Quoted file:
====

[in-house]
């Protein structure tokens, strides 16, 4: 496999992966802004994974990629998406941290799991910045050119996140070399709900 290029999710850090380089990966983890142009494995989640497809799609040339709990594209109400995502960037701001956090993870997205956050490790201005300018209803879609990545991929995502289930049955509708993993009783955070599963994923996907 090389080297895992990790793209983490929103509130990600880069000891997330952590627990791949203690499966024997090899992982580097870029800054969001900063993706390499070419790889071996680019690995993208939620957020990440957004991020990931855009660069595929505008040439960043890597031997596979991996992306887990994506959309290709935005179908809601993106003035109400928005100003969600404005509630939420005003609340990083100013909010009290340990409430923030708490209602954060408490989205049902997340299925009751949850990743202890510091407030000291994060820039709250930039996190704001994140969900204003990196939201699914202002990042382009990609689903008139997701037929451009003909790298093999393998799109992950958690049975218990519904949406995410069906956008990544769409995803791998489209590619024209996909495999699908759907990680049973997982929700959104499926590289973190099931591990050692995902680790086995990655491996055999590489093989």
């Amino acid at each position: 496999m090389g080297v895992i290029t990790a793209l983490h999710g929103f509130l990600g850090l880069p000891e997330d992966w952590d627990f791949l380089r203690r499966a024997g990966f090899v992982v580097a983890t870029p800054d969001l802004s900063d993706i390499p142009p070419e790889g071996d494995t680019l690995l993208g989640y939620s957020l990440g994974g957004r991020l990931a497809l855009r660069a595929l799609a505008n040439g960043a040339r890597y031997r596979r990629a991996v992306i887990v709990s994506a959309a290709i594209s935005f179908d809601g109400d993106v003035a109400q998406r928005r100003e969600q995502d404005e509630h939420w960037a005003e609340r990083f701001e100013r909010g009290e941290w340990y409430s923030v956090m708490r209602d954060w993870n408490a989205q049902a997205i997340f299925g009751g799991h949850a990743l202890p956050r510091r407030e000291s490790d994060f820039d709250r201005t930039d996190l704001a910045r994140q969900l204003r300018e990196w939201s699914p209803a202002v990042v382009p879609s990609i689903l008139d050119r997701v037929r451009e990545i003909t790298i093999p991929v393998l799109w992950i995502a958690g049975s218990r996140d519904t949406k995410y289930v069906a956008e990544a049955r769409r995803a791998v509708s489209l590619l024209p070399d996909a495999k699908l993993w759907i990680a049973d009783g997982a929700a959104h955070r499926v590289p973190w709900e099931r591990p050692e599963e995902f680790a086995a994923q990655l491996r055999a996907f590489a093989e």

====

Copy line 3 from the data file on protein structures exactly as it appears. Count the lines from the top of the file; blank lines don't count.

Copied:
């Amino acid at each position: 496999m090389g080297v895992i290029t990790a793209l983490h999710g929103f509130l990600g850090l880069p000891e997330d992966w952590d627990f791949l380089r203690r499966a024997g990966f090899v992982v580097a983890t870029p800054d969001l802004s900063d993706i390499p142009p070419e790889g071996d494995t680019l690995l993208g989640y939620s957020l990440g994974g957004r991020l990931a497809l855009r660069a595929l799609a505008n040439g960043a040339r890597y031997r596979r990629a991996v992306i887990v709990s994506a959309a290709i594209s935005f179908d809601g109400d993106v003035a109400q998406r928005r100003e969600q995502d404005e509630h939420w960037a005003e609340r990083f701001e100013r909010g009290e941290w340990y409430s923030v956090m708490r209602d954060w993870n408490a989205q049902a997205i997340f299925g009751g799991h949850a990743l202890p956050r510091r407030e000291s490790d994060f820039d709250r201005t930039d996190l704001a910045r994140q969900l204003r300018e990196w939201s699914p209803a202002v990042v382009p879609s990609i689903l008139d050119r997701v037929r451009e990545i003909t790298i093999p991929v393998l799109w992950i995502a958690g049975s218990r996140d519904t949406k995410y289930v069906a956008e990544a049955r769409r995803a791998v509708s489209l590619l024209p070399d996909a495999k699908l993993w759907i990680a049973d009783g997982a929700a959104h955070r499926v590289p973190w709900e099931r591990p050692e599963e995902f680790a086995a994923q990655l491996r055999a996907f590489a093989e």